John's Journal...


Gary Klein

Click to enlargeEditor's Note: You're supposed to have fun when you fish for bass because most of us think of bass fishing as recreation. You don't expect to find yourself chained to a wall in a medieval dungeon to learn how much torture you can endure when you bass fish. However, many anglers who earn their livings professionally fishing for bass must go to work when they don't want to, fish in bad, nasty weather and endure sickness, disaster and disappointment as a part of their jobs. You may think you've had a bad day of fishing before or fished in a really bad bass tournament. But once you read the experiences of some of America's best bass fishermen and learn what's happened to them on their worst days of fishing, your bad day of bass fishing may not seem so horrible.

Click to enlargeForty-seven-year-old Gary Klein of Weatherford, Texas, who finished second in the 2003 Bassmaster Classic, has earned over $1,220,000 on the BASS tournament circuit. Angler of the Year in 1989 and in 1993, Klein has learned that with all of that success comes some not-so-successful days of fishing. “My worst day of bass fishing was almost my last day of my life," Klein recalls. "I was practicing on Lake Havasu in Arizona, and my wife Jana was with me. Although I grew up on the lake, I hadn't been out fishing on it in a number of years. Lake Havasu is on the Colorado River and is divided into two lakes, the main lake and the upper-marsh area. To get into the marsh area, you have to pass through a big sandbar region. That's where I went to try and find bass before this tournament. "When I was younger, there was a little hidden back lake that I fished. To reach that lake, I knew I'd have to go through some really shallow water, and I'd have to get out of my boat and walk up a ditch.Click to enlarge Once I found the lake, I thought I could run my boat up on plane, fly through the ditch and get onto the lake. However, once I got into the ditch, the trolling motor buried up into the mud. I stepped out of the boat and started walking into about knee-deep water, up the ditch to look for the lake.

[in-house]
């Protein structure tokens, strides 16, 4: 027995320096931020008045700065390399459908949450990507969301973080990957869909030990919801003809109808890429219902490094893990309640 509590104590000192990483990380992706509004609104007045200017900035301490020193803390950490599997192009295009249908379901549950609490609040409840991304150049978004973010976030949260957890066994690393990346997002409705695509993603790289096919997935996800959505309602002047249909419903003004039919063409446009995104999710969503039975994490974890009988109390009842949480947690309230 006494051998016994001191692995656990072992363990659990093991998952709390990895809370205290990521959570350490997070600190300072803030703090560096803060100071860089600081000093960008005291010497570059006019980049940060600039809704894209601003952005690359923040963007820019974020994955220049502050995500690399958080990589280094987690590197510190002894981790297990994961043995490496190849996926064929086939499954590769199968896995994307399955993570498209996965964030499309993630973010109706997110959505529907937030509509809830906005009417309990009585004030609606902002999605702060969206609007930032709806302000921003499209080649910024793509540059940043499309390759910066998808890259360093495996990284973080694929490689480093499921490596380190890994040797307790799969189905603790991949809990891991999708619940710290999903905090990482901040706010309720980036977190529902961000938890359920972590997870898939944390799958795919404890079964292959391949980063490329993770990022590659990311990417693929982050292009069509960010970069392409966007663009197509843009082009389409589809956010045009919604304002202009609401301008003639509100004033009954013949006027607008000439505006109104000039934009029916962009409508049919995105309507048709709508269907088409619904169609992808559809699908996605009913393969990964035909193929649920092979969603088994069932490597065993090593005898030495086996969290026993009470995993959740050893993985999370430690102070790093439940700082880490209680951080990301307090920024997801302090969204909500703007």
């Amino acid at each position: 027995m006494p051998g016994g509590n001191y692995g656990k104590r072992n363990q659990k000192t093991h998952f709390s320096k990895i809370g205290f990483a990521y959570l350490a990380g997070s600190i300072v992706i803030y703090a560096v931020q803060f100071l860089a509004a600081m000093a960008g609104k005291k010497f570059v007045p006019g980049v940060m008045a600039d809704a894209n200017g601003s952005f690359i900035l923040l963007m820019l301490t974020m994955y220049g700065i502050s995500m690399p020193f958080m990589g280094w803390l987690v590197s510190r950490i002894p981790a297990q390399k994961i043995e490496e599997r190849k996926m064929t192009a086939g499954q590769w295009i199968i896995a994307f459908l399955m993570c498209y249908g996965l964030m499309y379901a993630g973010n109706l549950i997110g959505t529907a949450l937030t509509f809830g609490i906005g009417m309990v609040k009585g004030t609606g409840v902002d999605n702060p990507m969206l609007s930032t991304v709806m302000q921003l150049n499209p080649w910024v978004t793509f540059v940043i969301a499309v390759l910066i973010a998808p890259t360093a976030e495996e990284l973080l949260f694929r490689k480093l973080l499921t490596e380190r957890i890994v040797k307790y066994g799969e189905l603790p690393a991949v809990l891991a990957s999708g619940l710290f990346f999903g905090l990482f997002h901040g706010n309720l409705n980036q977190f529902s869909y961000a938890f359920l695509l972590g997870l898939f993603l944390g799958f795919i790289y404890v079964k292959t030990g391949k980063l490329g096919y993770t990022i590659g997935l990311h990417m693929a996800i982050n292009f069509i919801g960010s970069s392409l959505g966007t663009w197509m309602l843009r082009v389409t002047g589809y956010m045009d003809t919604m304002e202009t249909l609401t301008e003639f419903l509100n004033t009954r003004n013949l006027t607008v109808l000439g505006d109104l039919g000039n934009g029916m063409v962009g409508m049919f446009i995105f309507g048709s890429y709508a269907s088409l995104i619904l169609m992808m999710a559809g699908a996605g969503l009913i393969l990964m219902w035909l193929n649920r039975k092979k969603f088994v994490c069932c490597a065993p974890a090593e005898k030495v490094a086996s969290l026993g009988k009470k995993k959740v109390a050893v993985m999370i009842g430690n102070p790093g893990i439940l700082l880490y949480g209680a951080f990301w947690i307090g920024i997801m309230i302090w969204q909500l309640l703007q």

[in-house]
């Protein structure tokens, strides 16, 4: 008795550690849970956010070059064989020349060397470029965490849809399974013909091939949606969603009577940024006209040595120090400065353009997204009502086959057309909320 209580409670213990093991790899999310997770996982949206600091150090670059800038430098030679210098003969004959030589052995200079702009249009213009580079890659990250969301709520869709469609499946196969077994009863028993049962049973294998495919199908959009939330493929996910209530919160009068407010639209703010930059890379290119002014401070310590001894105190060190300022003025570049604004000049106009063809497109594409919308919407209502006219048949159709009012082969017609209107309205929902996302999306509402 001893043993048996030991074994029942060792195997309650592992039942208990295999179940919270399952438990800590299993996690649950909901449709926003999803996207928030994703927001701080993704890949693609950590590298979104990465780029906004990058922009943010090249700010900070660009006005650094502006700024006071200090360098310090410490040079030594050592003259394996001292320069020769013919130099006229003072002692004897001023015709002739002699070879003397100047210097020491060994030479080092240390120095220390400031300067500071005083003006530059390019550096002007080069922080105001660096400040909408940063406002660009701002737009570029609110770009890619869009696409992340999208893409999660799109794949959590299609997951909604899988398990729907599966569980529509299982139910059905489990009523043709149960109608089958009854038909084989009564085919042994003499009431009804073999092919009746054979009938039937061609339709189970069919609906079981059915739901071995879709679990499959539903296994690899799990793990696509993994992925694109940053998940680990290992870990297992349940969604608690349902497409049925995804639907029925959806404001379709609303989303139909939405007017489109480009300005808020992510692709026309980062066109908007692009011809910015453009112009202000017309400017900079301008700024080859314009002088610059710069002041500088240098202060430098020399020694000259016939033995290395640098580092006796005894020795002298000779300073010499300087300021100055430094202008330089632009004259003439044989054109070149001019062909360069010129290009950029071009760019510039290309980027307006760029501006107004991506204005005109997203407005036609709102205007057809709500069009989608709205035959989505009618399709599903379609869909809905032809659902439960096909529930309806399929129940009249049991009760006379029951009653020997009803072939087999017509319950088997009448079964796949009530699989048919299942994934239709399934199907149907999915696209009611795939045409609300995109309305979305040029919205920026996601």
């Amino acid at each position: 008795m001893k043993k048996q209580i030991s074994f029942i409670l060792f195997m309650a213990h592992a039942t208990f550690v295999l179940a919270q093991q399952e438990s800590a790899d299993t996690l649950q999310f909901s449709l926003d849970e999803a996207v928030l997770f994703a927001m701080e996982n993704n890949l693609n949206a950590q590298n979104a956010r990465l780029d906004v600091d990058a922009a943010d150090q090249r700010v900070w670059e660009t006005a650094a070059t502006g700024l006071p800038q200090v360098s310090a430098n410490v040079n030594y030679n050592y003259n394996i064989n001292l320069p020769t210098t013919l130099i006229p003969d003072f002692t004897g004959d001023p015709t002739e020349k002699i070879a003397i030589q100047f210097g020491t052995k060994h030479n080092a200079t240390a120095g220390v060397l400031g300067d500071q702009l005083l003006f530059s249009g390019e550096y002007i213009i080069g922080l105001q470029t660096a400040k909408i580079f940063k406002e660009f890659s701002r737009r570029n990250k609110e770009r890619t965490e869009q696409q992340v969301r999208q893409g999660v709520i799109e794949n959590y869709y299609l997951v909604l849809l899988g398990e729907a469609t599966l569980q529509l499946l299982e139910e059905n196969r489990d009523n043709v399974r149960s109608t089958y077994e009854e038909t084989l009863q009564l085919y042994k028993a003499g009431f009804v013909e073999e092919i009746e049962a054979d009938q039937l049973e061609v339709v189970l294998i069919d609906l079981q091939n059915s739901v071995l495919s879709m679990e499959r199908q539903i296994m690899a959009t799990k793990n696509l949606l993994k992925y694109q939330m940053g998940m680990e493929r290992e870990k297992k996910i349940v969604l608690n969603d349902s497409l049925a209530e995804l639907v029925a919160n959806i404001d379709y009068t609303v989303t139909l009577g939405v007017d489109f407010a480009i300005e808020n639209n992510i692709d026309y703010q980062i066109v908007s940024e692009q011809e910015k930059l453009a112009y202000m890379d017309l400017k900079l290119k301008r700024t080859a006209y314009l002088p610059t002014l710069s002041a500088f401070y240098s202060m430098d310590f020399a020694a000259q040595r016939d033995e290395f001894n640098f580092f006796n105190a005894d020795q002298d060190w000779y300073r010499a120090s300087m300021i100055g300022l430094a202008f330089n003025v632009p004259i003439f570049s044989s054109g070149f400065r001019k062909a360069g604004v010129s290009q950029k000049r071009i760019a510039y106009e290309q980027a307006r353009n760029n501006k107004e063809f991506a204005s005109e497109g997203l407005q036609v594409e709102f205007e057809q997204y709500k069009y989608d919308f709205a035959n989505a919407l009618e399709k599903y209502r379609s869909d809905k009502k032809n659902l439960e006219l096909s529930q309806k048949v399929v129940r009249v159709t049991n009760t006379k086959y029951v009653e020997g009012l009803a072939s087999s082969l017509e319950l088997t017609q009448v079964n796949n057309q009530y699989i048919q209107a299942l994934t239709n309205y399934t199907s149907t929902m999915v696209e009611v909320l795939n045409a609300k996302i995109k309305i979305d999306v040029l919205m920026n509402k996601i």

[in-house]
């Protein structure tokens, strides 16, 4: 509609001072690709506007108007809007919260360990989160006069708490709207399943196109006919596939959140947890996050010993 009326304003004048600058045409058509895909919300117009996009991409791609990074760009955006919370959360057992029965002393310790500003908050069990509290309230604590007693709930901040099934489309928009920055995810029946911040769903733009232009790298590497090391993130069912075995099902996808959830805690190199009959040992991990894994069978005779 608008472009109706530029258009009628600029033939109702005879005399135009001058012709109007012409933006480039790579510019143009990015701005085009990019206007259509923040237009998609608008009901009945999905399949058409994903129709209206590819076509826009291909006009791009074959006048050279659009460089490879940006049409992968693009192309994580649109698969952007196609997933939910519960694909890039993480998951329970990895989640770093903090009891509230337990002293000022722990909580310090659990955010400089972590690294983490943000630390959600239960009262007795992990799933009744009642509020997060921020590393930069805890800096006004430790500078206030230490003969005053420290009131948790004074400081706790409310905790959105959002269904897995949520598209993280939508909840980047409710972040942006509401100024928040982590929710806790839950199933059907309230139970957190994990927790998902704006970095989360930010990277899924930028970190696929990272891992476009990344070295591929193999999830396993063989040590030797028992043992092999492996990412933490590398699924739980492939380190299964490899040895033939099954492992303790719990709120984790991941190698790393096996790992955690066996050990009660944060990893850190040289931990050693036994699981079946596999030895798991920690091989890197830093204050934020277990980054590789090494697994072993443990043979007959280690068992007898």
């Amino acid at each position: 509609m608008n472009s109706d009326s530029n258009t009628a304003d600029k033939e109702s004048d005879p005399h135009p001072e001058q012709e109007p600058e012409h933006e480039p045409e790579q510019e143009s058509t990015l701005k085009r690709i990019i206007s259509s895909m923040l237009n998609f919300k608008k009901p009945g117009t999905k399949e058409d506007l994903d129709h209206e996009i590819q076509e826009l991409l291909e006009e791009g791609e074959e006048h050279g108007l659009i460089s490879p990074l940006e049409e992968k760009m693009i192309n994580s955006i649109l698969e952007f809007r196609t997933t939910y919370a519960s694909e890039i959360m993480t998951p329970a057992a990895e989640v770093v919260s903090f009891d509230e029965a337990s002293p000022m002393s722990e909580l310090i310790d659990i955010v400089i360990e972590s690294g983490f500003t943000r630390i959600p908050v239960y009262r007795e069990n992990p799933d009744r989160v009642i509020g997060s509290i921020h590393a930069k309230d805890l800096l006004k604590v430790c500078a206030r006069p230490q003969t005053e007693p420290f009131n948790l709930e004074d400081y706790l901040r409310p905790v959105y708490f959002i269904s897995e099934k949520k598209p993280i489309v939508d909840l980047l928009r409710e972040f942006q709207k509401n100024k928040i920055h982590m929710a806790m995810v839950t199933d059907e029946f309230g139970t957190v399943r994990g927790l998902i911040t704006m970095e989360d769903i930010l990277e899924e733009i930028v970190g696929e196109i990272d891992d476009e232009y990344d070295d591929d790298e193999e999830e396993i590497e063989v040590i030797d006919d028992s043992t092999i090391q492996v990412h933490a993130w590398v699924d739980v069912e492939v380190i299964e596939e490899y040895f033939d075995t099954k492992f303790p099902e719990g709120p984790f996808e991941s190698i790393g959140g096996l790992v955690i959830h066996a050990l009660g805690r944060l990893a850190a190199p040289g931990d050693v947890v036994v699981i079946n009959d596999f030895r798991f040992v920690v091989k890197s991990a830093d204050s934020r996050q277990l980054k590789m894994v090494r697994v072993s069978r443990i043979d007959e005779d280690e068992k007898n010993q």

“When I was 50- to 60-feet away from the boat, I dropped off into mud up to my waist. Immediately the mud was up to my armpits, and then the mud was up to my nose. I realized I was about to drown. There was no way I could get out of the mud, and no way Jana could get to me. I felt sure I was going to die in that mud. I never will forget looking back at the boat and seeing Jana standing on the bow of the boat with a blank expression not knowing what to do but knowing she needed to do Click to enlarge something to prevent me from drowning. I realized the only way I could survive was to relax and think about what I needed to do. I decided that if I could arch my back, I might be able to get on top of the mud. Once I got on my back, I rolled over onto my stomach. My body would displace more water and mud than it would if I was vertical. Then I crawled back to the boat on my stomach and climbed into the boat. There is no doubt in my mind that if I hadn't relaxed at the time that I was about to die and thought about what I needed to do to save myself, I would have died."


Check back each day this week for more about MY WORST DAY OF BASS FISHING ...

Day 1 - Worst Days of Fishing for Tim Horton, Michael Iaconelli and Kelly Jordon
Day 2 - Worst Days of Fishing for Gary Klein
Day 3 - Worst Days of Bass Fishing With Larry Nixon, Gerald Swindle and Kevin VanDam
Day 4 - Worst Days of Bass Fishing for Mike Wurm
Day 5 - Jay Yelas' Worst Day of Bass Fishing



Entry 262, Day 2